Edward Snowden, the whistleblowing former CIA employee, has vowed to fight any attempt to extradite him from Hong Kong and said he would use the city as a base to reveal more "criminality".
In an interview from his safe house, the 29-year-old intelligence contractor said he had turned down opportunities to flee because he would rather "stay and fight" the US government in the courts.
Describing himself as "neither traitor nor hero" but "an American", Mr Snowden told the 'South China Morning Post' he was not hiding from justice and that Hong Kong's legal system would decide his fate.
"People who think I made a mistake in picking HK as a location misunderstand. I am not here to hide from justice; I am here to reveal criminality," he said.
Mr Snowden's comments were his first since he went into hiding on Monday after being identified as the source of revelations over how America's National Security Agency (NSA) kept tabs on private citizens' internet use and phone records.
He had arrived in Hong Kong from his home in Hawaii on May 20 after taking leave from his job with Booz Allen Hamilton, a contractor for the NSA. He has since been sacked.
Mr Snowden's disclosures have caused fury in Washington, and an attempt to hold him to account for the leaks seems likely.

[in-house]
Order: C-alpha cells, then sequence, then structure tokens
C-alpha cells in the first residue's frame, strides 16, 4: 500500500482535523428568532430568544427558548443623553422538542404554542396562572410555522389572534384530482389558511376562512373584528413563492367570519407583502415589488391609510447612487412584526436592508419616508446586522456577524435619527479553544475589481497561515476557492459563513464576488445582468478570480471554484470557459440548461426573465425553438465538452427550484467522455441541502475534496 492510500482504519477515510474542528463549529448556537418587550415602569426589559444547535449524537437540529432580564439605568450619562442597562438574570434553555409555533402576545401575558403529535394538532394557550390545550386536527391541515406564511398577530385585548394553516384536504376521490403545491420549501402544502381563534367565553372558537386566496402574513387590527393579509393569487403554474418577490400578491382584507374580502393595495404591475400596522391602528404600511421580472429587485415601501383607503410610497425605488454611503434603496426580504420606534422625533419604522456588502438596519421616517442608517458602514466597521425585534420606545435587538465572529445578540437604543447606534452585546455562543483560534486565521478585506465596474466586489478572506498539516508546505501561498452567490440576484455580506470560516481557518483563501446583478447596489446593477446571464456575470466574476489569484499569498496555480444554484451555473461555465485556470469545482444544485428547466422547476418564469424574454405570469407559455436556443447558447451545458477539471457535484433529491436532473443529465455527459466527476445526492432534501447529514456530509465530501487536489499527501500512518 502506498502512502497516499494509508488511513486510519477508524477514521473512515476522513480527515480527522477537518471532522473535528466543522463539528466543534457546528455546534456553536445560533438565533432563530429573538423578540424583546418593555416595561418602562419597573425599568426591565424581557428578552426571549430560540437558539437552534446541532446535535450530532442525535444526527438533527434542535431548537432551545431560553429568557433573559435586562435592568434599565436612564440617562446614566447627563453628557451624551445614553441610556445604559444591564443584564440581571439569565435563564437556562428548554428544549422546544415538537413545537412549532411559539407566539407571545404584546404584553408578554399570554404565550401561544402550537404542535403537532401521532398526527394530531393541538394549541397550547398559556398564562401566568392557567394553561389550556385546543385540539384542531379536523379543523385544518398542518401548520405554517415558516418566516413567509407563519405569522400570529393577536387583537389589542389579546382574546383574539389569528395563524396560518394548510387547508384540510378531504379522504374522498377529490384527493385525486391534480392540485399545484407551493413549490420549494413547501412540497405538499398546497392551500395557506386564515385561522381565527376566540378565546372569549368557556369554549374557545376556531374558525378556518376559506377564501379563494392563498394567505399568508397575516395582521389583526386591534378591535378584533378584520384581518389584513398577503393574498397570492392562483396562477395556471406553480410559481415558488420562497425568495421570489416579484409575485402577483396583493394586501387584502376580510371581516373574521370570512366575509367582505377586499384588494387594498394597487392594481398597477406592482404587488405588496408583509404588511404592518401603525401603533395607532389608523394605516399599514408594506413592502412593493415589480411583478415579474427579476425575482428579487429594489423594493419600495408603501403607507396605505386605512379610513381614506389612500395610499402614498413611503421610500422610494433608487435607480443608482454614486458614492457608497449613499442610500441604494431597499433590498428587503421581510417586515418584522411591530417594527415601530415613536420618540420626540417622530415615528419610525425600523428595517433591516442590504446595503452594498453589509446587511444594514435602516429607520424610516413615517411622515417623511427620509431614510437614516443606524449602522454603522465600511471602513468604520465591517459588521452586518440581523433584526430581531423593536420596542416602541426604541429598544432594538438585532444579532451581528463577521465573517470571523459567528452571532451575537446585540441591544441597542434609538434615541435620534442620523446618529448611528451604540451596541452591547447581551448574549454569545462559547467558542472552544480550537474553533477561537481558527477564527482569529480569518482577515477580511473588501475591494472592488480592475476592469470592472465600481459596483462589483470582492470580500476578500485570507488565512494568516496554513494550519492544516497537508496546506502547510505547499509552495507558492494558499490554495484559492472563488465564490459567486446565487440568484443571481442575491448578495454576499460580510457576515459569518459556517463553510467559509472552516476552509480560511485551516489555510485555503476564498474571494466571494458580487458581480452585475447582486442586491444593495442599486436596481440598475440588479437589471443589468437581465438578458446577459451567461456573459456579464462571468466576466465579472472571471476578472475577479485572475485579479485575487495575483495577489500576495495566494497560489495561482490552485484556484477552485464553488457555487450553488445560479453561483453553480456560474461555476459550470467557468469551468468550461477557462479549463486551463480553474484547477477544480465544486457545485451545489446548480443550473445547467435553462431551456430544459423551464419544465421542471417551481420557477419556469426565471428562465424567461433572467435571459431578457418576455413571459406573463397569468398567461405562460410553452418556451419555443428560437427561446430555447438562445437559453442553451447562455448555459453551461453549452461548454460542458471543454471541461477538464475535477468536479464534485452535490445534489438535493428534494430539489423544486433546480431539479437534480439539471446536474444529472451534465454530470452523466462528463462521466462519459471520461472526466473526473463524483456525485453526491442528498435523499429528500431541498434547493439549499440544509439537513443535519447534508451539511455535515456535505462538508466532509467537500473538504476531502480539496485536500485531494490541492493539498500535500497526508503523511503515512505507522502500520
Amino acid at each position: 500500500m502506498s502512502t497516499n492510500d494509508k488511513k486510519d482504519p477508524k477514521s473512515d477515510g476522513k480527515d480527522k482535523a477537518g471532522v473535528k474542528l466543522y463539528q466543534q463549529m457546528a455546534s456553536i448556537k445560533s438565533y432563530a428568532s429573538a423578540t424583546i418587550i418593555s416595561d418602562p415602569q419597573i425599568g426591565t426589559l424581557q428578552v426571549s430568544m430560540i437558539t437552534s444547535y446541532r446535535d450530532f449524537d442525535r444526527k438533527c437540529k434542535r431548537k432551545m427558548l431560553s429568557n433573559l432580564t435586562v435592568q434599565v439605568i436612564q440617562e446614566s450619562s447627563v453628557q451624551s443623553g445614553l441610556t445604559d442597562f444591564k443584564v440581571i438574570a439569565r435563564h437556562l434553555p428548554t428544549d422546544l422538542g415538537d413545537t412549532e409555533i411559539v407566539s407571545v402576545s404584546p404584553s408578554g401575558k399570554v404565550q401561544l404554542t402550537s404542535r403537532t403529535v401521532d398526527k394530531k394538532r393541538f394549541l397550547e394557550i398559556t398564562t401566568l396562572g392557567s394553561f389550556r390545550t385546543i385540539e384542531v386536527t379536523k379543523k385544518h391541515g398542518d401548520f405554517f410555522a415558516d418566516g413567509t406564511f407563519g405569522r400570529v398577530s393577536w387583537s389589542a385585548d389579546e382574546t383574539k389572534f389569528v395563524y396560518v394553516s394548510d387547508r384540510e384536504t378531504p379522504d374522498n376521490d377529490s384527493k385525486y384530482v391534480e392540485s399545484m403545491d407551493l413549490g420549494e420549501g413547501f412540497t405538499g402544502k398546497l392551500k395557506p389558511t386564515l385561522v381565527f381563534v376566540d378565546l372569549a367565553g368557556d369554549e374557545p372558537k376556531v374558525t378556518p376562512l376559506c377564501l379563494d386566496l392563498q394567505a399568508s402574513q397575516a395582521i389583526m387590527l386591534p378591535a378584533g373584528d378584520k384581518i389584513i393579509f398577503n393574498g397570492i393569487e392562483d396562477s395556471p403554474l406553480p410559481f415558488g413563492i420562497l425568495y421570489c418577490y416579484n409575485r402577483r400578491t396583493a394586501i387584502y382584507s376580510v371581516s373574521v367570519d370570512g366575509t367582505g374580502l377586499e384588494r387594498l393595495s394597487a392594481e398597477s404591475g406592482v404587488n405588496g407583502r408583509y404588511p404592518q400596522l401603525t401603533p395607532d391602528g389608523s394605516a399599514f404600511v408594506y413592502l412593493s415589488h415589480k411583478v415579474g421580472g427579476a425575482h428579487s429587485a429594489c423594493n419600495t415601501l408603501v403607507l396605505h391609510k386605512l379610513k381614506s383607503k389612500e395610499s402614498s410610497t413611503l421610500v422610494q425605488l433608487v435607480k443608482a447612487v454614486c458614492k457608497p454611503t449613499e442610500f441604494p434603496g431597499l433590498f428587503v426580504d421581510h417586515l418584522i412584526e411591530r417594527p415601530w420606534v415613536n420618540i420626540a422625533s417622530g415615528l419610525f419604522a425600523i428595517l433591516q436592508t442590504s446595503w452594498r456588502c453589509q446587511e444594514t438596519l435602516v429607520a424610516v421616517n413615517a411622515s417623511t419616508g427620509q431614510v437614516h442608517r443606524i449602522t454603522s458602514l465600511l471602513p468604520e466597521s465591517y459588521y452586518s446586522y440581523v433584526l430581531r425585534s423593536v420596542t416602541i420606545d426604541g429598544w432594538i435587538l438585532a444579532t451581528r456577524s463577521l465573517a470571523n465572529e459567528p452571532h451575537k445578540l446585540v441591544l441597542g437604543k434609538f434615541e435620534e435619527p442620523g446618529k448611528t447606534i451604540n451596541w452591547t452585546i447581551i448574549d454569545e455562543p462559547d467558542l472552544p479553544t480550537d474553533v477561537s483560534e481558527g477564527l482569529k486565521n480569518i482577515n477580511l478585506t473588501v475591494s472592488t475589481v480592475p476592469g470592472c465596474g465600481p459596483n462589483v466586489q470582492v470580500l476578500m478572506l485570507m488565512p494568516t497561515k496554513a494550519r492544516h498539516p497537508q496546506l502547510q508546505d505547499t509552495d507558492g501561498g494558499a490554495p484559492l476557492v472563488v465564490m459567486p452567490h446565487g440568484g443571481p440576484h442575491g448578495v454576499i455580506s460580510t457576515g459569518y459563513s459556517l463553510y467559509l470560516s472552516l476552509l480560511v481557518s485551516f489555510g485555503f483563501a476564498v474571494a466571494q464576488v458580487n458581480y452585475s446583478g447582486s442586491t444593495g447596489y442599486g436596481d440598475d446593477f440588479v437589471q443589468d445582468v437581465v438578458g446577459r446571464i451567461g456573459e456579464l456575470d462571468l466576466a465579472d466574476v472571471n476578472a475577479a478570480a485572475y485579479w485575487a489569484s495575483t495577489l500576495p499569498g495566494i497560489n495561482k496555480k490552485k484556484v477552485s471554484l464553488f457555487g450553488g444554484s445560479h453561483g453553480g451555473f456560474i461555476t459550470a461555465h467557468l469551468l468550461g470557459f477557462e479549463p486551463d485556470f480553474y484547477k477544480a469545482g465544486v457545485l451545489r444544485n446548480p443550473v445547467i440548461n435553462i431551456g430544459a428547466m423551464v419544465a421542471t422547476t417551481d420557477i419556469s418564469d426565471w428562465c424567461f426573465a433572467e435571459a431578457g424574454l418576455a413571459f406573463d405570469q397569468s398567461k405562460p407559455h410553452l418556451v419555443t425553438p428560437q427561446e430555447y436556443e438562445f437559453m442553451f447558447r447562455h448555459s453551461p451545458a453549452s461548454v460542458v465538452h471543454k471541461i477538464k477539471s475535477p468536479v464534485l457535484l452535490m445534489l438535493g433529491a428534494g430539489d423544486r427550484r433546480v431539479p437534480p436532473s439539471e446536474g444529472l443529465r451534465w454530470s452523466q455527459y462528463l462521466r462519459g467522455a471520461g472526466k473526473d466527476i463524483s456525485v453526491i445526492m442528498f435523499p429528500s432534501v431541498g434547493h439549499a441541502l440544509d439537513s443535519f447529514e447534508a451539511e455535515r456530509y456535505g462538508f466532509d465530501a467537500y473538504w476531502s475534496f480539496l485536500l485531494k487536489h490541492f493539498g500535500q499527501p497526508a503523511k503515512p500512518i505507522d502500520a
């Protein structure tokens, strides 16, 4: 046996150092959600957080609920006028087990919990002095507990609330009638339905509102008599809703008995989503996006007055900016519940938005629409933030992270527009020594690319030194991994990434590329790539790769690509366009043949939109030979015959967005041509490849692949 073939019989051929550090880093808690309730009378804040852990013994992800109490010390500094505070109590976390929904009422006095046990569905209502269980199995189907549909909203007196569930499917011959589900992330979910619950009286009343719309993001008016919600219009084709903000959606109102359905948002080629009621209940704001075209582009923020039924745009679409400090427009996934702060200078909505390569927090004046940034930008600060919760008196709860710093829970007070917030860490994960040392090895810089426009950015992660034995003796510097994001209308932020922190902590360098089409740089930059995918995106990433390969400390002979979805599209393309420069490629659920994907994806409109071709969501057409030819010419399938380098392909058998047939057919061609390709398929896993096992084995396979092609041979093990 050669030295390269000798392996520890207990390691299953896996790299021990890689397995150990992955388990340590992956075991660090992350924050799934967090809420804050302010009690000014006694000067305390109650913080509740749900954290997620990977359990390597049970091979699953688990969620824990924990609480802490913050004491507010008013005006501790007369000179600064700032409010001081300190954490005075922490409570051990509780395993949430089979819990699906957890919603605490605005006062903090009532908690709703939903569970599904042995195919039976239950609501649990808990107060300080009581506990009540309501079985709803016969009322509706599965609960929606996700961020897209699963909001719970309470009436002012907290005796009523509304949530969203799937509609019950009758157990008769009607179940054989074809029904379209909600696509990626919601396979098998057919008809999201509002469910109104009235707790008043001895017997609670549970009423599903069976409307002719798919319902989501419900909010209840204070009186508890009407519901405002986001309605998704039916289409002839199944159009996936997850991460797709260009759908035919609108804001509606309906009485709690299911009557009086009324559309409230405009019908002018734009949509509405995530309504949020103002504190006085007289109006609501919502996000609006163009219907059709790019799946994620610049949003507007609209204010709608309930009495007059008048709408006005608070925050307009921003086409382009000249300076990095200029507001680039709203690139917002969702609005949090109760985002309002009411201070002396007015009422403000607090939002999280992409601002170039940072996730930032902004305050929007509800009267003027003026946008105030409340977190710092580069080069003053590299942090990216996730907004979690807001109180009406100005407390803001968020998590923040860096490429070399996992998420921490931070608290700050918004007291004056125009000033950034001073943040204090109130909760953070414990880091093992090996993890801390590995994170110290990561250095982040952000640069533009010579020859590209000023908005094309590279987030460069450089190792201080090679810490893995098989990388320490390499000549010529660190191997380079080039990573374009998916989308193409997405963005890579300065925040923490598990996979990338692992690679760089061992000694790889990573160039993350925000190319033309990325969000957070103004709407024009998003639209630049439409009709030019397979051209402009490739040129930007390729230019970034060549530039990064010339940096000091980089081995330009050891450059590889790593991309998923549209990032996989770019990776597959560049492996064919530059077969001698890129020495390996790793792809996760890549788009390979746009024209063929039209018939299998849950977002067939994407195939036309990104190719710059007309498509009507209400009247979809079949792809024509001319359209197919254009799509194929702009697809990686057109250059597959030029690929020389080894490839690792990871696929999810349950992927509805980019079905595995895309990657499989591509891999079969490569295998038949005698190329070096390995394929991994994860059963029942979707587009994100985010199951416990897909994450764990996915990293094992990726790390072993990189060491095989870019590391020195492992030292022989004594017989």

Mr Snowden said yesterday he would resist any attempt to take him back to the US.
"I have had many opportunities to flee HK, but I would rather stay and fight the United States government in the courts," he said.
Since revealing information on the extent of the NSA's spying operations, including dragnet surveillance of all US phone calls and a system for snooping on the internet pages of foreign terror suspects, Mr Snowden has faced the full wrath of the US establishment.
The Republican speaker of the House of Representatives, the Democrat chairman of the Senate Intelligence Committee and a former US ambassador to the United Nations have all called him a "traitor", and demanded he be prosecuted to the full extent of the law.
His girlfriend Lindsay Mills (28) said she was alone and "lost at sea without a compass" as she struggled to fathom her boyfriend's transformation into one of America's most wanted men.
Jasper Tsang, the president of Hong Kong's legislature, said Beijing would not be able to intervene against Mr Snowden's extradition back to the US. (© Daily Telegraph, London)